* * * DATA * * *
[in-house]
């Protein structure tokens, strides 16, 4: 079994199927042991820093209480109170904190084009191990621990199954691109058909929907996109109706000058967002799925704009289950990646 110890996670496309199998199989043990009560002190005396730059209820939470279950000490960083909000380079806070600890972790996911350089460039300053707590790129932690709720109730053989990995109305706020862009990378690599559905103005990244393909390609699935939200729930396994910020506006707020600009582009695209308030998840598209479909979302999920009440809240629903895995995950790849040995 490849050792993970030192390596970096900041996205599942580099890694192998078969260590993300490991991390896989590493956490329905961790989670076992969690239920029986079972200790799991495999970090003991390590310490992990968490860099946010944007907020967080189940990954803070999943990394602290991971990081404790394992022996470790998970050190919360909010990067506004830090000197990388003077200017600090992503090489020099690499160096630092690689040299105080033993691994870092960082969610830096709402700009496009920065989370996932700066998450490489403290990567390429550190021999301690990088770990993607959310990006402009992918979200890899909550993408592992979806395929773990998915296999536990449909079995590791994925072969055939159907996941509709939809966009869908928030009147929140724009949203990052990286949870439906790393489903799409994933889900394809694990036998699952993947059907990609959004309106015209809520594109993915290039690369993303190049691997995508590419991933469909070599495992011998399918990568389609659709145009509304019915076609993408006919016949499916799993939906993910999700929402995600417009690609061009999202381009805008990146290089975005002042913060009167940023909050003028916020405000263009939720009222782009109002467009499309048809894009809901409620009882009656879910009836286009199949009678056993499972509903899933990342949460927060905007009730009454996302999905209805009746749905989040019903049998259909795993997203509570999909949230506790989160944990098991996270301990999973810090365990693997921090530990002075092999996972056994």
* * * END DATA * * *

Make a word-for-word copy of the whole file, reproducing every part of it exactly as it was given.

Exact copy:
[in-house]
């Protein structure tokens, strides 16, 4: 079994199927042991820093209480109170904190084009191990621990199954691109058909929907996109109706000058967002799925704009289950990646 110890996670496309199998199989043990009560002190005396730059209820939470279950000490960083909000380079806070600890972790996911350089460039300053707590790129932690709720109730053989990995109305706020862009990378690599559905103005990244393909390609699935939200729930396994910020506006707020600009582009695209308030998840598209479909979302999920009440809240629903895995995950790849040995 490849050792993970030192390596970096900041996205599942580099890694192998078969260590993300490991991390896989590493956490329905961790989670076992969690239920029986079972200790799991495999970090003991390590310490992990968490860099946010944007907020967080189940990954803070999943990394602290991971990081404790394992022996470790998970050190919360909010990067506004830090000197990388003077200017600090992503090489020099690499160096630092690689040299105080033993691994870092960082969610830096709402700009496009920065989370996932700066998450490489403290990567390429550190021999301690990088770990993607959310990006402009992918979200890899909550993408592992979806395929773990998915296999536990449909079995590791994925072969055939159907996941509709939809966009869908928030009147929140724009949203990052990286949870439906790393489903799409994933889900394809694990036998699952993947059907990609959004309106015209809520594109993915290039690369993303190049691997995508590419991933469909070599495992011998399918990568389609659709145009509304019915076609993408006919016949499916799993939906993910999700929402995600417009690609061009999202381009805008990146290089975005002042913060009167940023909050003028916020405000263009939720009222782009109002467009499309048809894009809901409620009882009656879910009836286009199949009678056993499972509903899933990342949460927060905007009730009454996302999905209805009746749905989040019903049998259909795993997203509570999909949230506790989160944990098991996270301990999973810090365990693997921090530990002075092999996972056994």